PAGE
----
FORT CAMPBELL, Ky. -- The Fort Campbell Provost Marshal is cracking down on car break-ins through an initiative continuing through Christmas.

The initiative, "Lock It or Lose It," will be used to remind people on post to lock up their belongings, which will reduce opportunities for theft.

"We ran the same program last year," said Lt. John Schmidt, Fort Campbell Police. "We noticed an increase in larceny of government and private property. We hosted an educational initiative, we had pamphlets available in community centers and also worked with Campbell Crossing to put information in the newsletters they send out. We also posted on the military variable message boards urging people to lock their property up and not enable criminals."

Fort Campbell Provost Marshal will follow the same initiative plan this year because of last year's success.

"From this time last year, we are down 73 incidents in larceny of government property," Schmidt said. "We are down 61 incidents of theft of private property. If you look at it, in the grand scheme of things, there isn't really a problem of theft on Fort Campbell. People have become targets of opportunity."

Describing these thieves as "helpful neighbors," Schmidt said they go from vehicle to vehicle checking for unlocked doors, and will help themselves to whatever is inside if they are able to gain access.

"They will take whatever they want to take, the way to combat that is to make sure your vehicles are locked," Schmidt said. "This is tried and true, very rarely do we have a vehicle that has actually been broken into, and it's mostly unlocked doors."

"Lock It or Lose It" is not specifically geared toward locking up vehicles, barracks rooms, homes and personal items that need to be locked up.

"If Soldiers living in the barracks leave their doors unlocked, they can have their property taken," Schmidt said. "This program is an educational initiative that reminds everyone to lock their stuff up."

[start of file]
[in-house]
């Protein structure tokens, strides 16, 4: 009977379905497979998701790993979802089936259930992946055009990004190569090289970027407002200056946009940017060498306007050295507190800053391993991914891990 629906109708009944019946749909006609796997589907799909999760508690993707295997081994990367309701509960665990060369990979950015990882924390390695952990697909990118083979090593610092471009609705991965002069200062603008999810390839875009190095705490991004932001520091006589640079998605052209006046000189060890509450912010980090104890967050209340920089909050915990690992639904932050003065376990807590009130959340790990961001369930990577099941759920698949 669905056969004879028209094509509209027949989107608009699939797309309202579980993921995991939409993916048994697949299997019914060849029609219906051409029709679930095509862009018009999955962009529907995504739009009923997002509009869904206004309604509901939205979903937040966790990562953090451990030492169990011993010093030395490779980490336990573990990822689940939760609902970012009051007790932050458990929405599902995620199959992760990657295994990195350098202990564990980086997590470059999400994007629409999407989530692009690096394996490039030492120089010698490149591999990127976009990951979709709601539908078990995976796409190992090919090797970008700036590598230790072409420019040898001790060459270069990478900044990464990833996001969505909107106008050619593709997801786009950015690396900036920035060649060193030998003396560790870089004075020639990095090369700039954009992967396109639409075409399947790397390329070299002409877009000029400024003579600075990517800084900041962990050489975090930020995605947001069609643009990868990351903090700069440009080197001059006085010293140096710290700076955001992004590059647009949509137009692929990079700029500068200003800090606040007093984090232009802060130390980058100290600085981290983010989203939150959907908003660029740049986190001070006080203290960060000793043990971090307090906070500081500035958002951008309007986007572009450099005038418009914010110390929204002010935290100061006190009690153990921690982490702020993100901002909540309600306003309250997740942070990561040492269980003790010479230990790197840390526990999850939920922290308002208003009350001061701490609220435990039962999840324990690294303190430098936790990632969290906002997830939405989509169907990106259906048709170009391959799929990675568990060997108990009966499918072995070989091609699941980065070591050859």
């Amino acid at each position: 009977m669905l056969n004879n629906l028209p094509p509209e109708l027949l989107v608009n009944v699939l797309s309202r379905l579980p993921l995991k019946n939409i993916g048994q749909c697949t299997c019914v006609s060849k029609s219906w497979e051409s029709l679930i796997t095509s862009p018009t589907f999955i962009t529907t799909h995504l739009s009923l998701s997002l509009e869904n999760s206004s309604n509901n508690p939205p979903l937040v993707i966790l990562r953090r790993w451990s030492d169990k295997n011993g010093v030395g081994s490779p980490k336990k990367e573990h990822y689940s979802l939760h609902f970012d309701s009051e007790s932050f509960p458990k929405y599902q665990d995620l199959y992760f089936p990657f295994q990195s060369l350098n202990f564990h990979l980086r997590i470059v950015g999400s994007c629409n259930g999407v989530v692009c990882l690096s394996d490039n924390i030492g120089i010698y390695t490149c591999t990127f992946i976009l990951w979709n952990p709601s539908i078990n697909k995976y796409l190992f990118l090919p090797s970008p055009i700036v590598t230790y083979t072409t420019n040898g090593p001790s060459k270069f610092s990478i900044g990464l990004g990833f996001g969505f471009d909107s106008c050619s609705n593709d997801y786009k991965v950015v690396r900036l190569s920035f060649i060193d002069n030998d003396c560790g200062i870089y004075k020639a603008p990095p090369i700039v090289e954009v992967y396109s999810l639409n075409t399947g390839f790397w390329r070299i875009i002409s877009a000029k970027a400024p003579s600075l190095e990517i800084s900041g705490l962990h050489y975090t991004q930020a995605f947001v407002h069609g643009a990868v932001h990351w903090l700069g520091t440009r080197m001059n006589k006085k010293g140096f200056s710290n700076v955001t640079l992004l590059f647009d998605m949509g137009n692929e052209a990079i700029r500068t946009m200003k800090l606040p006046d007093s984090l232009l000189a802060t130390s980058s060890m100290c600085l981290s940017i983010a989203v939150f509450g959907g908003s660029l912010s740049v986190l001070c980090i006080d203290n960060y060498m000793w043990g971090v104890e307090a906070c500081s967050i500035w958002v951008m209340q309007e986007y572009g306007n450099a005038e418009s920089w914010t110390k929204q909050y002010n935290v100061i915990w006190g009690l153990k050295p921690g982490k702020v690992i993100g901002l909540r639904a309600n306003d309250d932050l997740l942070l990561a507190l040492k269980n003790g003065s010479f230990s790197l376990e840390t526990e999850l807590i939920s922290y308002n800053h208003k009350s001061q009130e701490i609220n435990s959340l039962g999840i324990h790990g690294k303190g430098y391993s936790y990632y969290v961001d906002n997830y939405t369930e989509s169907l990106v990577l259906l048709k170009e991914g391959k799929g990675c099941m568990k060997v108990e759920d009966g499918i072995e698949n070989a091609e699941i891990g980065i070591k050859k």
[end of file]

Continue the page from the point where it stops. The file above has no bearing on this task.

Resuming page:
Clarksville also has been facing issues with an increase in car burglaries and the Clarksville Police Department has launched its own initiative, "Park Smart." Schmidt said commonly, groups of thieves drive in from outside communities and pick neighborhoods to target.

According to the Clarksville PD, more than 60% of vehicle thefts and burglaries in Clarksville have been to unsecured vehicles or where keys were left inside making the vehicles easily accessible to thieves.

With "Park Smart," Clarksville PD is asking residents to take three simple steps: Locking your vehicle, taking valuables with you and avoiding leaving car keys inside the vehicle.

Tennessee Court of Appeals ruled that a person leaving their keys inside a vehicle could be held responsible if the car is stolen and then involved in an accident.

Schmidt said most of the time people residing on post are the ones stealing from other residents on the installation.

"We don't have a trend of people coming from off the installation to steal things," Schmidt said. "You have to get a pass, we are able to weed out criminals we don't want on the installation through that process."

The "Lock It or Lose It" initiative also pertains to front porch packages, which are very susceptible to theft.

"There are various delivery options, such as having things delivered to your place of work or a neighbor," Schmidt said. "You can opt to have packages delivered to the back door as well. We want to educate people in how to be smarter with their belongings."

Investigator Sgt. Justin Dionne, juvenile crimes team chief with Fort Campbell Police, stressed in addition to securing personal items, people should record the serial numbers of electronics, weapons and other valuables.

"If we have the serial numbers for the stolen property, our return rate of the stolen property is over 90%," Dionne said. "If we have serial numbers for guns, electronics, game systems, and so forth, if they are taken to pawn shops then the serial numbers are run in the system."

Recording serial numbers increases the chances for law enforcement to find the rightful owner of stolen property and can aid in apprehending the thief, Schmidt and Dionne said.

"Lock your doors, close your garage doors," Schmidt said. "I think people have a false sense of security living on Fort Campbell, as much as we want to think it is a gated community, there are roughly 70,000 people coming and going daily. We love to think that everyone who resides or works on the installation do not have criminal tendencies, but that is not always the case."

Schmidt and Dionne stress the importance of "if you see something, say something" and to do your best not to enable thieves by providing easy access to your property.

"If we charge a Soldier with larceny, they are taken through the proper channels with the chain of command," Schmidt said. "If it is a civilian, they would appear in the Magistrate Court, and the garrison commander could also decide to bar them from the installation."